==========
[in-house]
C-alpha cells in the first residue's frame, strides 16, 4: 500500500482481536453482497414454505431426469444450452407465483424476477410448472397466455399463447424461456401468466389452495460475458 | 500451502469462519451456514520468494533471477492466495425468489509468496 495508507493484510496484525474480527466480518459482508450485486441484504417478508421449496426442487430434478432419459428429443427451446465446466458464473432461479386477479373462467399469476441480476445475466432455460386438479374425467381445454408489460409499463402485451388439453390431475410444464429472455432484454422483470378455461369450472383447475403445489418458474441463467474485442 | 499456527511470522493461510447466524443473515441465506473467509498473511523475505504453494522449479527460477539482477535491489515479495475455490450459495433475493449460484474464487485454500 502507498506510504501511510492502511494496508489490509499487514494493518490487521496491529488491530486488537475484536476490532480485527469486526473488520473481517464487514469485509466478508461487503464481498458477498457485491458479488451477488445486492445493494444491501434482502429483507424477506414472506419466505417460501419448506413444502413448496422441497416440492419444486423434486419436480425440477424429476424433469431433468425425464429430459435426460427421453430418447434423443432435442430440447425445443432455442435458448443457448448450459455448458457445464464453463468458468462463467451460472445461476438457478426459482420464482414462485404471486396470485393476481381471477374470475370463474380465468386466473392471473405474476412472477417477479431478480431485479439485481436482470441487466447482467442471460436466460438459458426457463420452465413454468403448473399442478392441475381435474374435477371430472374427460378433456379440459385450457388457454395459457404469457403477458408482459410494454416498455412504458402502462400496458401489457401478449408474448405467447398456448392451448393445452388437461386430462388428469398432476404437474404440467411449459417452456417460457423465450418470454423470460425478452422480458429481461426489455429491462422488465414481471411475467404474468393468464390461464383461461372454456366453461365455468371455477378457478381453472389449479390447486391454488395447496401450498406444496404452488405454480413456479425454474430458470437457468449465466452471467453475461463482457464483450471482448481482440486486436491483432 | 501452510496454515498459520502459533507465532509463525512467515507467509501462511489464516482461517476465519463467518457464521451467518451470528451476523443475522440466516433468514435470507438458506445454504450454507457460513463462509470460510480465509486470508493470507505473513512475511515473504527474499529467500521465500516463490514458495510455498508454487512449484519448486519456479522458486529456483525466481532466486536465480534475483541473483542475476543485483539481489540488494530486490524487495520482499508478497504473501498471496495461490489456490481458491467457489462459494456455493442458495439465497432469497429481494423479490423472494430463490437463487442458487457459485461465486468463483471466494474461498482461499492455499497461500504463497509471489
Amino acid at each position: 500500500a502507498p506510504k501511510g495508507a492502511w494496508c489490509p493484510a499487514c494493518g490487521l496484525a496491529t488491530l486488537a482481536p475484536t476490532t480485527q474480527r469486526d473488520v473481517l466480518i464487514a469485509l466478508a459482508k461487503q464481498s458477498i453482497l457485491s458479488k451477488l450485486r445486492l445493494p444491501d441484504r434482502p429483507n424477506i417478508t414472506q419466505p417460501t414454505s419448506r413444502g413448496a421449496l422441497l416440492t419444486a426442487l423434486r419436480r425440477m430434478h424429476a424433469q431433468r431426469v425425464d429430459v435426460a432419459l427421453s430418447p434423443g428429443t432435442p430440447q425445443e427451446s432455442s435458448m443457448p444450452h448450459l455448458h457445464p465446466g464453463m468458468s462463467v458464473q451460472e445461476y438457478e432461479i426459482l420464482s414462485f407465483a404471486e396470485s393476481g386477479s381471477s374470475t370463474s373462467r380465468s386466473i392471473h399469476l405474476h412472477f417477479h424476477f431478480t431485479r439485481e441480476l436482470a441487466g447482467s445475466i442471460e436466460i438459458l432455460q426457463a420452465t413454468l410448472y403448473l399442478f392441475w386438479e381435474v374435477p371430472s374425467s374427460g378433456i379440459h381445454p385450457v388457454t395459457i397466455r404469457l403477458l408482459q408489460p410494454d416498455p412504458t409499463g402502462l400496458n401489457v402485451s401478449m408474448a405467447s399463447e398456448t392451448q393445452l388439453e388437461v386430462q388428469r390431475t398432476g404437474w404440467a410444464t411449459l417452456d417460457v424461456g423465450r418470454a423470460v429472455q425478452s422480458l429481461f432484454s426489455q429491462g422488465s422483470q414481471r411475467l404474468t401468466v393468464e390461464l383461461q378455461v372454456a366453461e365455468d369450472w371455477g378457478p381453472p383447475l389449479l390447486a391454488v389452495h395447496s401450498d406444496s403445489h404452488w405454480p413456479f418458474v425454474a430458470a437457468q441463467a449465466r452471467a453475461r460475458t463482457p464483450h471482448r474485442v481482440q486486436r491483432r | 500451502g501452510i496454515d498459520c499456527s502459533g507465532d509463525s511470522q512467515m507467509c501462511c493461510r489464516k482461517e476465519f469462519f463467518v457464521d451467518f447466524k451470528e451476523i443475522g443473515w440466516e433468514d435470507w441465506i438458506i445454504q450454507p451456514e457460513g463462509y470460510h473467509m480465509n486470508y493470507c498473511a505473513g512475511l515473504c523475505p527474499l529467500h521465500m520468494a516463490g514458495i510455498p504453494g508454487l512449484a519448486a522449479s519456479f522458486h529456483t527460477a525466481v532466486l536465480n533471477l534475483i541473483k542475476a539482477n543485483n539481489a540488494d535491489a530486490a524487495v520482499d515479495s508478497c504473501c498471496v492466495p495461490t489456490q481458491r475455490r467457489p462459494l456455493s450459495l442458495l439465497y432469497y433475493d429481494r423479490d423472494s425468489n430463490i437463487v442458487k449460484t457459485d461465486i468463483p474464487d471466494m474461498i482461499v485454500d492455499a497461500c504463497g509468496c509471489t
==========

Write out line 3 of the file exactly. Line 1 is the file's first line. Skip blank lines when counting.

Amino acid at each position: 500500500a502507498p506510504k501511510g495508507a492502511w494496508c489490509p493484510a499487514c494493518g490487521l496484525a496491529t488491530l486488537a482481536p475484536t476490532t480485527q474480527r469486526d473488520v473481517l466480518i464487514a469485509l466478508a459482508k461487503q464481498s458477498i453482497l457485491s458479488k451477488l450485486r445486492l445493494p444491501d441484504r434482502p429483507n424477506i417478508t414472506q419466505p417460501t414454505s419448506r413444502g413448496a421449496l422441497l416440492t419444486a426442487l423434486r419436480r425440477m430434478h424429476a424433469q431433468r431426469v425425464d429430459v435426460a432419459l427421453s430418447p434423443g428429443t432435442p430440447q425445443e427451446s432455442s435458448m443457448p444450452h448450459l455448458h457445464p465446466g464453463m468458468s462463467v458464473q451460472e445461476y438457478e432461479i426459482l420464482s414462485f407465483a404471486e396470485s393476481g386477479s381471477s374470475t370463474s373462467r380465468s386466473i392471473h399469476l405474476h412472477f417477479h424476477f431478480t431485479r439485481e441480476l436482470a441487466g447482467s445475466i442471460e436466460i438459458l432455460q426457463a420452465t413454468l410448472y403448473l399442478f392441475w386438479e381435474v374435477p371430472s374425467s374427460g378433456i379440459h381445454p385450457v388457454t395459457i397466455r404469457l403477458l408482459q408489460p410494454d416498455p412504458t409499463g402502462l400496458n401489457v402485451s401478449m408474448a405467447s399463447e398456448t392451448q393445452l388439453e388437461v386430462q388428469r390431475t398432476g404437474w404440467a410444464t411449459l417452456d417460457v424461456g423465450r418470454a423470460v429472455q425478452s422480458l429481461f432484454s426489455q429491462g422488465s422483470q414481471r411475467l404474468t401468466v393468464e390461464l383461461q378455461v372454456a366453461e365455468d369450472w371455477g378457478p381453472p383447475l389449479l390447486a391454488v389452495h395447496s401450498d406444496s403445489h404452488w405454480p413456479f418458474v425454474a430458470a437457468q441463467a449465466r452471467a453475461r460475458t463482457p464483450h471482448r474485442v481482440q486486436r491483432r | 500451502g501452510i496454515d498459520c499456527s502459533g507465532d509463525s511470522q512467515m507467509c501462511c493461510r489464516k482461517e476465519f469462519f463467518v457464521d451467518f447466524k451470528e451476523i443475522g443473515w440466516e433468514d435470507w441465506i438458506i445454504q450454507p451456514e457460513g463462509y470460510h473467509m480465509n486470508y493470507c498473511a505473513g512475511l515473504c523475505p527474499l529467500h521465500m520468494a516463490g514458495i510455498p504453494g508454487l512449484a519448486a522449479s519456479f522458486h529456483t527460477a525466481v532466486l536465480n533471477l534475483i541473483k542475476a539482477n543485483n539481489a540488494d535491489a530486490a524487495v520482499d515479495s508478497c504473501c498471496v492466495p495461490t489456490q481458491r475455490r467457489p462459494l456455493s450459495l442458495l439465497y432469497y433475493d429481494r423479490d423472494s425468489n430463490i437463487v442458487k449460484t457459485d461465486i468463483p474464487d471466494m474461498i482461499v485454500d492455499a497461500c504463497g509468496c509471489t